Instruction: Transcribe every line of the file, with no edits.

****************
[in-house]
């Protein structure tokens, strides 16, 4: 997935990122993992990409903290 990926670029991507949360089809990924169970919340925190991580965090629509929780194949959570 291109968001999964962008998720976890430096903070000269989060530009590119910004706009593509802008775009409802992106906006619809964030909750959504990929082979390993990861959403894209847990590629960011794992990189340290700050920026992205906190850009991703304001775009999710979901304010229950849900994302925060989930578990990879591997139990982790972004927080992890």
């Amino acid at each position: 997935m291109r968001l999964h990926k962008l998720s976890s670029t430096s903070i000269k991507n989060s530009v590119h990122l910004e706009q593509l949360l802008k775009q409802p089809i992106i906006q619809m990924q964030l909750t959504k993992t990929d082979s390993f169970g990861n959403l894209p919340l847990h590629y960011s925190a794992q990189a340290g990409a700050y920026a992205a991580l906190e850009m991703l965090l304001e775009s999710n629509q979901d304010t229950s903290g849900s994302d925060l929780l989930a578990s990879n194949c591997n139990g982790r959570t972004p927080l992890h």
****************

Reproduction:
[in-house]
């Protein structure tokens, strides 16, 4: 997935990122993992990409903290 990926670029991507949360089809990924169970919340925190991580965090629509929780194949959570 291109968001999964962008998720976890430096903070000269989060530009590119910004706009593509802008775009409802992106906006619809964030909750959504990929082979390993990861959403894209847990590629960011794992990189340290700050920026992205906190850009991703304001775009999710979901304010229950849900994302925060989930578990990879591997139990982790972004927080992890």
């Amino acid at each position: 997935m291109r968001l999964h990926k962008l998720s976890s670029t430096s903070i000269k991507n989060s530009v590119h990122l910004e706009q593509l949360l802008k775009q409802p089809i992106i906006q619809m990924q964030l909750t959504k993992t990929d082979s390993f169970g990861n959403l894209p919340l847990h590629y960011s925190a794992q990189a340290g990409a700050y920026a992205a991580l906190e850009m991703l965090l304001e775009s999710n629509q979901d304010t229950s903290g849900s994302d925060l929780l989930a578990s990879n194949c591997n139990g982790r959570t972004p927080l992890h």